Labor welcomes the ASEAN-Australia Special Summit, to be convened in Sydney in mid-March this year. A Shorten Labor government will certainly build on the outcomes of this Summit.
A future Labor government will also be working hard to implement the terms of the Plan of Action to implement the ASEAN-Australia Strategic Partnership agreed in 2014 at the 40th Anniversary meeting in Myanmar.
Labor’s focus will be twofold. We will focus on working with ASEAN to enhance the critical role that it has in maintaining a strong and inter-connected global trading system. And we will focus on the people-to-people links between ASEAN and Australia, particularly in the fields of education, commerce, investment and financial services, scientific cooperation, and collaboration in the arts.
As we move forward into the Asian century, the second track avenues will become increasingly important. So much of the business of international relations is conducted between civil society organisations, business ventures, corporations and individuals. They may consult with governments, but for the most part they are self-directing.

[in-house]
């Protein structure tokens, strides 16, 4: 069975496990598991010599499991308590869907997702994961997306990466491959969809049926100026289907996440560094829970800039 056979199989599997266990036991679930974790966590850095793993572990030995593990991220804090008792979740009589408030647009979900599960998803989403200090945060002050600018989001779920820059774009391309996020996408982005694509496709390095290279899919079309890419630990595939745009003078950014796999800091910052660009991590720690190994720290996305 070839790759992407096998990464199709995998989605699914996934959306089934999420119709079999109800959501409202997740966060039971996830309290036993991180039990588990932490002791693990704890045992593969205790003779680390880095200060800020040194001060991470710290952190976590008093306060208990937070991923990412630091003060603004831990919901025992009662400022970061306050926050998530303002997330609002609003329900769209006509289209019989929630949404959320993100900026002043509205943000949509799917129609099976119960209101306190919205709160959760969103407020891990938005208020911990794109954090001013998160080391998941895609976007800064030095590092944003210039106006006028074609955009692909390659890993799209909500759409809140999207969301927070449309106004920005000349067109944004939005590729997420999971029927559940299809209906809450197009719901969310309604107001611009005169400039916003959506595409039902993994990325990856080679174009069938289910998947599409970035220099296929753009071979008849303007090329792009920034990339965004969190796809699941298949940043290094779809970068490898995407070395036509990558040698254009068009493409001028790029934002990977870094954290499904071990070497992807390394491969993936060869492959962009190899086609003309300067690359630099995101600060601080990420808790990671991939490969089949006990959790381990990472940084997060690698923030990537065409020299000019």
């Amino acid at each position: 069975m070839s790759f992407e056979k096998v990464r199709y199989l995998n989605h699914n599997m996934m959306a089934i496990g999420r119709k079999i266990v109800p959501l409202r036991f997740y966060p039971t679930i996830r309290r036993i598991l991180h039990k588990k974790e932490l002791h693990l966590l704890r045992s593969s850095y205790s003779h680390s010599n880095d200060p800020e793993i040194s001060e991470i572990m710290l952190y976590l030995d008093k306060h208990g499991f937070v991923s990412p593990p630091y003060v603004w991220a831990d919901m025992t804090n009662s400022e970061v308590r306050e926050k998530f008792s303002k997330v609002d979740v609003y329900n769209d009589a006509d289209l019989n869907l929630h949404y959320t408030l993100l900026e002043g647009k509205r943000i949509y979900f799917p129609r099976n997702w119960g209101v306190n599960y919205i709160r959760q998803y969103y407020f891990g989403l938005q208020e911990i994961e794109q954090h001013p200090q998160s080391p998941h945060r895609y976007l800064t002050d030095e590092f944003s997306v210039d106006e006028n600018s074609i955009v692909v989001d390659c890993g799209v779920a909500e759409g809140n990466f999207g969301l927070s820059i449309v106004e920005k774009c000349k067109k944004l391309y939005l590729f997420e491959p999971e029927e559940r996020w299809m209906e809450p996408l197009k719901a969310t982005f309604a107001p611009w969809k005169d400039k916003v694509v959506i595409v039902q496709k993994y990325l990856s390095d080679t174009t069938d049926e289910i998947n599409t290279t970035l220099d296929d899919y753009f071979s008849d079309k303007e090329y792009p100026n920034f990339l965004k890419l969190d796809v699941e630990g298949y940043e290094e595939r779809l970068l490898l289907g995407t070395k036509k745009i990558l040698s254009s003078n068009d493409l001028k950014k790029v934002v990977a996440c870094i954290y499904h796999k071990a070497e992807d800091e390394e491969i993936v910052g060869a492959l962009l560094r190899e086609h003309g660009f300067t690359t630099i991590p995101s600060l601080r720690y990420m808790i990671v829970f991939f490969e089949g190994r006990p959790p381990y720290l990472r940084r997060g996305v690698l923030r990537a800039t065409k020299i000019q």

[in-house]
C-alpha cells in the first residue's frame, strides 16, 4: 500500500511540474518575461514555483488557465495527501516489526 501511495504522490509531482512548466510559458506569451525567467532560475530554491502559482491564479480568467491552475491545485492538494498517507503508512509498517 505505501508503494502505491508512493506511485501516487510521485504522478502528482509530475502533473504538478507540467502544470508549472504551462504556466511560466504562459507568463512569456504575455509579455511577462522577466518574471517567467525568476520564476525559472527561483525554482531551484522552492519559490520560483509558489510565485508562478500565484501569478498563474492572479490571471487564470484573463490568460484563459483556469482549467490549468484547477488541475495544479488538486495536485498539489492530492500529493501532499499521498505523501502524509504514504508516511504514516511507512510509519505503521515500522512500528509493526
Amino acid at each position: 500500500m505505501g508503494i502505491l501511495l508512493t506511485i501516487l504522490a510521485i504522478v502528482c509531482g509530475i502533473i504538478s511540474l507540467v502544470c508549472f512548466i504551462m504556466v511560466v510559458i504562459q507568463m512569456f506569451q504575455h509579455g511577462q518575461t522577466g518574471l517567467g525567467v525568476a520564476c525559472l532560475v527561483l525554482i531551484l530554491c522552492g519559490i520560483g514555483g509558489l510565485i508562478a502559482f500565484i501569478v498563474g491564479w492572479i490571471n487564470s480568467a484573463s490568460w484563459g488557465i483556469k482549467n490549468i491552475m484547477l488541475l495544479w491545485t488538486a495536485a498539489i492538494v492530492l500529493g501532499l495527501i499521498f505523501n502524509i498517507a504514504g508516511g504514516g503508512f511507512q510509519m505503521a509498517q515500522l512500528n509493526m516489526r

We need to encourage more of that, providing, where useful or necessary, a framework for progress and facilitation of effort.
I am particularly supportive of increased dialogue between our think tanks and our public policy schools, such as this one. The topics for discussion are not limited to the security domain, no matter how broad our concept of security might be.
We have much to share on how best to deal with climate change, both adaptation and mitigation. Education is, for all of us, the critical key to economic change and social advancement. Technological advances in the production and management of electrical energy affect us all, as do advances in water management, agronomy and food production, transport and public housing, health care and economic infrastructure.
Indeed, we need to collaborate in addressing the full gamut of public policy issues if we are to generate economic efficiencies and greater political effectiveness.
And, of course, given ASEAN’s centrality in the maintenance of regional stability and security, a Labor government will be working with the ASEAN partners to enhance the Association’s role and effectiveness in the strategic domain.
ASEAN already supports the two key institutions for addressing regional security issues – the ASEAN Regional Forum and the East Asia Summit. These, I think, are of critical importance, because they bring all the key protagonists into a common conversation about and in pursuit of regional stability and security. I suggest that there is enormous benefit in all of us talking to China, Japan, Russia and the US rather than simply talking about them.
And this is what ASEAN provides – a neutral but engaged forum for ventilating concerns and hopes about peace and prosperity in the region.